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L'Espresso (Italy): "The pages of this book, discreetly peppered with Arabic words, Neapolitan dialect, roman slang, and proverbs from all over, burgeon with poignant nostalgia, candid naivety, and grotesque gaiety."

Date: Mar 17 2008

And So Ahmed has Become Amedeo
By Enzo Golino
L’Espresso (Italy)
May 26, 2006

The most original voice among immigrant writers in Italy today belongs to the thirty-five-year-old Amara Lakhous, Algerian, in Rome since 1995, two bachelors degrees, one Ph.D., journalist, passionate reader—and you can tell—of Gadda’s Awful Mess.

In his novel Clash of Civilizations Over an Elevator in Piazza Vittorio, released with a different title in his homeland and winner of Italy’s prestigious Flaiano Prize (2006), eleven characters recount their versions of the truth concerning events occurring in Esquilino, Rome’s teeming multiethnic neighborhood.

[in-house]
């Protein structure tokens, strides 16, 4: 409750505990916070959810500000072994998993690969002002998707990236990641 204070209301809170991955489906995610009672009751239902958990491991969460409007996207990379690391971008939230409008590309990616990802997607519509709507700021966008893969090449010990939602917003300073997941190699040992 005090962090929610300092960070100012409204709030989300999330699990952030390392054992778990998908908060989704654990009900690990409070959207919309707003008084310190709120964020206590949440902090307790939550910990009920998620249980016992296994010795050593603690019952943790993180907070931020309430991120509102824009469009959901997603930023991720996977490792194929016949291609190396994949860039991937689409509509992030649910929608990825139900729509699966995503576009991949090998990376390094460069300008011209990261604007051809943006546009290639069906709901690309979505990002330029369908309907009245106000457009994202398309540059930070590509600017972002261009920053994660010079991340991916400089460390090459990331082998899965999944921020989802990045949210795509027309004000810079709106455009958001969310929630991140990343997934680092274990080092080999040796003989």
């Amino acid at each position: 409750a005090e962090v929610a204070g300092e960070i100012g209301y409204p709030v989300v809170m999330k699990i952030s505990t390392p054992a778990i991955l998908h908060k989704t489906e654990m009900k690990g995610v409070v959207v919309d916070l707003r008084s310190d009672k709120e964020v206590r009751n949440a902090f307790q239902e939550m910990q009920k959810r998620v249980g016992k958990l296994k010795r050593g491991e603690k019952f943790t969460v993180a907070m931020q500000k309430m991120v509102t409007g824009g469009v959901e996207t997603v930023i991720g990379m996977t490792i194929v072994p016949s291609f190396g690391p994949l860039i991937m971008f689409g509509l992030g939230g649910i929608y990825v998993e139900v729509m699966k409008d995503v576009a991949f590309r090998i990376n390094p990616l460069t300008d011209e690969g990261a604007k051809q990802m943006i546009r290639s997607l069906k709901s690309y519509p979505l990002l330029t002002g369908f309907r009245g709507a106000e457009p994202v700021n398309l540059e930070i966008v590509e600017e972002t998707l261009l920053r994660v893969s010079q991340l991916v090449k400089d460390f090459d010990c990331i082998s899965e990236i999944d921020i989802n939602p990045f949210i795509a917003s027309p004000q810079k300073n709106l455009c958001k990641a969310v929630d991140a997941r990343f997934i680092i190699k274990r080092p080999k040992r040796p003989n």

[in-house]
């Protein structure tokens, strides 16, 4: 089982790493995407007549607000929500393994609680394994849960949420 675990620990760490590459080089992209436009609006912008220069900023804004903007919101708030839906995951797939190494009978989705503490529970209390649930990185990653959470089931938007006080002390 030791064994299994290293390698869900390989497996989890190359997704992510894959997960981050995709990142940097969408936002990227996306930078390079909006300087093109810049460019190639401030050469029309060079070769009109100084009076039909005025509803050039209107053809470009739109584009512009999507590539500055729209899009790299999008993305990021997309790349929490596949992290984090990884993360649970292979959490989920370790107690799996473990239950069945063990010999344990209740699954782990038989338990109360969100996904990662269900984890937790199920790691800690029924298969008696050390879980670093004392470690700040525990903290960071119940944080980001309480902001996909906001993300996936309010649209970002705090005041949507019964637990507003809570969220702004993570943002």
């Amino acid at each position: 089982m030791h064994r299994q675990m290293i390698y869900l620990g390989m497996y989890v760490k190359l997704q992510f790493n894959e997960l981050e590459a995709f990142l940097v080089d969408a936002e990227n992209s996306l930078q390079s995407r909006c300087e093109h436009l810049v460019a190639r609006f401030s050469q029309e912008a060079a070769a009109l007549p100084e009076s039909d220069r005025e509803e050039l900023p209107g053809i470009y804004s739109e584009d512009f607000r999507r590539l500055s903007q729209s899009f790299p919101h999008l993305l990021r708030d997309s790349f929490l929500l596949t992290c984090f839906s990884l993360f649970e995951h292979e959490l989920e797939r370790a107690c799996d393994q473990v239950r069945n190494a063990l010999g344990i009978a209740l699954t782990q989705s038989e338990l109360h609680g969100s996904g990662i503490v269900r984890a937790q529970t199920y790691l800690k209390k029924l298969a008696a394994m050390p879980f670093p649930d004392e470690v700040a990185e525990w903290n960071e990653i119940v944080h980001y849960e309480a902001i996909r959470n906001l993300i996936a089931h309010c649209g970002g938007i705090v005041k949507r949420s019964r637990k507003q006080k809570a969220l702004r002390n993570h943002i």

The pages of this book, discreetly peppered with Arabic words, Neapolitan dialect, roman slang, and proverbs from all over, burgeon with poignant nostalgia, candid naivety, and grotesque gaiety. The concierge and “her” elevator are woven together to create a metaphor for both the architectural and social fabric of the city.

Breathtaking bureaucratic hiccups, detestable prejudices, an episode of dog-napping, and the discovery of a homicide all mark the progressive Italianization of the Algerian-born Ahmed Salmi: for love of a woman, who he marries, he renounces his name (everyone calls him Amadeo) and even his mother tongue. “The Zingarelli dictionary is my bottle,” he confesses, “and Italian is my daily milk.”

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